Basketball season is over in Kansas, spring has not yet arrived on these windy plains, and gloominess has settled over the Sunflower State.
Spring will get here sooner or later, we hope, and basketball will be back next year, we can be sure, but for now there’s simply no shaking that pervasive sense of gloom. The collegiate tournament lingers on, the professionals will keep playing until the sun is hot, and the local driveways and park courts will then be full of aspiring young Kansas hoopsters, but another year of diabolical basketball disappointment was entered into the state’s record books this past weekend. Kansas State University’s Wildcat squad went down with a fight in the first round of the tourney to the Wildcats of the University of Kentucky, the University of Kansas Jayhawks lost a close game in the round of thirty-two to the Stanford University Cardinal, and our beloved Wichita State University Wheatshockers missed a last-second three-point attempt in an epic battle to fall at the same point in the tournament to that pesky Kentucky team.
In other states where football or NASCAR racing or surfing some other such nonsense dominate the sporting scene it will be hard to understand, but in Kansas this is a rather devastating development. We take our basketball all too seriously here in Kansas, no matter how the loyalties are divided. The KSU team has enjoyed some notable success over the years, and gave the world Tex Winter and his sophisticated triangle offense, as any stereotypically hayseed fan of that fine cow college will tell you, so first-round losses to even the most storied programs are hard to take there. The KU squad has been playing the game since its inventor joined the faculty and has won the whole she-bang on three separate occasions, as any of its alumni will tell you ad nauseum, so losing to an even snootier school such as Stanford is a bitter disappointment, especially when they had one of those one-and-done pro prospects that was supposed to wow the world. Even lowly WSU has had some good years, too, and although many of them ended in second-round losses there were tantalizingly plausible reasons to believe that this season would be stretch deep into the competition.
The ‘Shockers hadn’t lost since last April, after all, when they took the eventual national champions to the wire in the semi=final round of the tournament. Since then the plucky band of overlooked recruits had beaten all comers, including four tournament teams along with the mid-major nobodies, and after steamrollering a hapless Cal-Poly University squad they went into the second round with an unprecedented 35-game winning streak. It was only unprecedented because Indiana University’s ’76 squad didn’t get as many games, and a couple of UCLA teams from the dynasty days stretched their much longer winning streaks over consecutive seasons, but by any measure it was a good run. Even the most fatalistic long-time ‘Shocker fans were emboldened to an unfamiliar hope, and the city at large was awash in the black-and-gold of the hometown team. Almost everyone around here had become fond of these lads, including a friend of ours who works at a local restaurant where the team had a weekly meal, who swears they’re the most respectful college students she’d ever encountered, and the city seemed to gained a pep in its economically depressed step because of their efforts.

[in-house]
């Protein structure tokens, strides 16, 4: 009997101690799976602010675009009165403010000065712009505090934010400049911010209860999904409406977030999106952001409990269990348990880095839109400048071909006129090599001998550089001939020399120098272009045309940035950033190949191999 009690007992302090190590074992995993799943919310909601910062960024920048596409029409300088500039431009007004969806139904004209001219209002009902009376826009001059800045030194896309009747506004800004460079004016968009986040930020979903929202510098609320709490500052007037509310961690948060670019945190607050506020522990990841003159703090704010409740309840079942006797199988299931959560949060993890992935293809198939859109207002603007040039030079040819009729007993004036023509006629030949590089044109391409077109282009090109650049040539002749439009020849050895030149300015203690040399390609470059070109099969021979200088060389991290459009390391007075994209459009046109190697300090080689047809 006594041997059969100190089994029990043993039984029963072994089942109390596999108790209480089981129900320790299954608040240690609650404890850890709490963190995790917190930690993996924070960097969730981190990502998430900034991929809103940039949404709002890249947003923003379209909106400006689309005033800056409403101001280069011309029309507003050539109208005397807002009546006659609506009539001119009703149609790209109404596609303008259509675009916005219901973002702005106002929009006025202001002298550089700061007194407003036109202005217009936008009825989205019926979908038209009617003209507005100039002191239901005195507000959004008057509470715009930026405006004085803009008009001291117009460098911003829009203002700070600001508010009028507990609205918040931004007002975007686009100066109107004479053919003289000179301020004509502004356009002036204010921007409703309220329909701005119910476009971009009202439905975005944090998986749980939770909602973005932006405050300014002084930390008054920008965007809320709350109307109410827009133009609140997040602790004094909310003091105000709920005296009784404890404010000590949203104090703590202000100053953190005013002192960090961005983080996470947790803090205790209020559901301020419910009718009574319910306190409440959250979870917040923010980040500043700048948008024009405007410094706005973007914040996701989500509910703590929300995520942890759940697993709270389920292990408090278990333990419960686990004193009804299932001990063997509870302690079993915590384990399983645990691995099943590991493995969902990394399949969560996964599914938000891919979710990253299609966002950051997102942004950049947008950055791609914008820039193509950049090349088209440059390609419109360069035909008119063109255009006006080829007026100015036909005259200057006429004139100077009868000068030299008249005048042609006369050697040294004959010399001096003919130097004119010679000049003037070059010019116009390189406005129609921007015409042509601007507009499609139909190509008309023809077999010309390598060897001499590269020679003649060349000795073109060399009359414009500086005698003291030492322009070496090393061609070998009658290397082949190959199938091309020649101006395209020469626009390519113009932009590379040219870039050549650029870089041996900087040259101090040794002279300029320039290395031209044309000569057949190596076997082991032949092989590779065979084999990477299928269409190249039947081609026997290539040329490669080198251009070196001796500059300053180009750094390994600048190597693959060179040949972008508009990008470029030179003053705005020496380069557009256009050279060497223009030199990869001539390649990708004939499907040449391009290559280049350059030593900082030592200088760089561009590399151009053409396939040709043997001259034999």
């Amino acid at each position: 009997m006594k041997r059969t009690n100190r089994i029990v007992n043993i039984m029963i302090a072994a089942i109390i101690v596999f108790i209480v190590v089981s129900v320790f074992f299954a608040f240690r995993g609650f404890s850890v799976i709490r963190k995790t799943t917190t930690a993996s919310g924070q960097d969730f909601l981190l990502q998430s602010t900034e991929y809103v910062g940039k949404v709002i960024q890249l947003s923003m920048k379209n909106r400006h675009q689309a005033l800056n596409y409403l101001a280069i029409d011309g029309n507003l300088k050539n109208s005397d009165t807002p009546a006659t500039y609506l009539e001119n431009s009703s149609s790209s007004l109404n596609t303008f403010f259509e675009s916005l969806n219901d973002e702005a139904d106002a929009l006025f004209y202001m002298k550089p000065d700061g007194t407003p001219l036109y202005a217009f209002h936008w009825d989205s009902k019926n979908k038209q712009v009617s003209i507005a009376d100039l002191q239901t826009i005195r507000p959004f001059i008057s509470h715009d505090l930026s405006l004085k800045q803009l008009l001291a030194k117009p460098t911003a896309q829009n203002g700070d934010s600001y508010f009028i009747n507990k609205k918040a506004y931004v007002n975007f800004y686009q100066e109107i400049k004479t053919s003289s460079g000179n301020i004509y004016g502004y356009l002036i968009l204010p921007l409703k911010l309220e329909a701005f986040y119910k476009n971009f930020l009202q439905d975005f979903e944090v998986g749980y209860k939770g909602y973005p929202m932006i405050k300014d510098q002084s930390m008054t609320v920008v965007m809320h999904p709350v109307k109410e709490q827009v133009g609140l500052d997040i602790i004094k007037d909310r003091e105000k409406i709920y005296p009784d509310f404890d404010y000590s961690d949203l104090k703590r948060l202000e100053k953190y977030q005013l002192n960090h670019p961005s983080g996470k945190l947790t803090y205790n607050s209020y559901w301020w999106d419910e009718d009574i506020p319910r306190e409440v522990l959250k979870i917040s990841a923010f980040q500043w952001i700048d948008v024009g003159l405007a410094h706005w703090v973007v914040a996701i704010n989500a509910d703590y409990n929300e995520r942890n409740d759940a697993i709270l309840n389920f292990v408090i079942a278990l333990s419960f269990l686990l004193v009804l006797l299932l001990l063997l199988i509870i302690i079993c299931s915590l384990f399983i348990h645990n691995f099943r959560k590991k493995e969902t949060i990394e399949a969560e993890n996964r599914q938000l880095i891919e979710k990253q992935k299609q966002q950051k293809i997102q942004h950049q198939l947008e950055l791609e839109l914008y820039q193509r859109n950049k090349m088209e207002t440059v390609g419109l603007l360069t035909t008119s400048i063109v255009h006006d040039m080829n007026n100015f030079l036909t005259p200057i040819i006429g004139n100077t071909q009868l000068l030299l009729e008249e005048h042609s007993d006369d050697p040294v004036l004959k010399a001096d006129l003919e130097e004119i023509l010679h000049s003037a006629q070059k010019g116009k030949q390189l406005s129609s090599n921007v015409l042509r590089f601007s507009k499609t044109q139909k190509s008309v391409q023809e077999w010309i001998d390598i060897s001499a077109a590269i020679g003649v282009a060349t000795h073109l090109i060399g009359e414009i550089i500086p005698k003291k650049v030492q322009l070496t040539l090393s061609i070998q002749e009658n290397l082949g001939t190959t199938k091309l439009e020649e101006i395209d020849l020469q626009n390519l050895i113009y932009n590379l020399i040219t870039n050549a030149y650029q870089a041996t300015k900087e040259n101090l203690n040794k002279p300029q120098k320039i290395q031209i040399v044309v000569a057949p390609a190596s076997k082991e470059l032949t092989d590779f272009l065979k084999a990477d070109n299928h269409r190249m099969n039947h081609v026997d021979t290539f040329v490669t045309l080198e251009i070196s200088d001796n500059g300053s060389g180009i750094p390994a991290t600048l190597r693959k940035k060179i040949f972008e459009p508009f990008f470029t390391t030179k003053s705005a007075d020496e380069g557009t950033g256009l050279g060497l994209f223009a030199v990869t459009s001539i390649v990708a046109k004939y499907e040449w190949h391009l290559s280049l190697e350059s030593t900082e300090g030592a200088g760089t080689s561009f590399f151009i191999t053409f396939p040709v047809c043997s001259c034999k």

A predictably bad break of bracketing luck had put them against a blue-chip laden team from Kentucky, which has won the whole she-bang five times more than even almighty KU and was the pre-season favorite to add that total, and in the end their height and talent and a some questionable calls and few missed ‘Shocker free-throw attempts made the two-point difference. There was considerable satisfaction in a 35-and-one season, and seeing the our blue-collar local boys put up such a spirited fight against the blue bloods, but we will always look back on this great season with a nagging realization of what might have been. That was a damned good team that could have shown those pro prospect blue chippers how it’s done, and the city will have to take an immense satisfaction in that.
Spring will be here sooner or later, we still hope, and soon our attention will turn once again to the Wichita Wingnuts. Our local unaffiliated minor-league baseball team tore up the American Association’s roster of similarly odd-named teams from similarly mid-sized cities last year but lost in an upset in the championship series, and we’re hoping that another summer of drinking beer in the smoking section of our charmingly antiquated ballpark will provide the same welcome distraction from dreary reality. In the meantime our most wonderful mother is battling a serious illness in a San Diego hospital, and we’re awaiting a call to assure that all is well, and even in this basketball-crazed state we are reminded of what’s really important.
— Bud Norman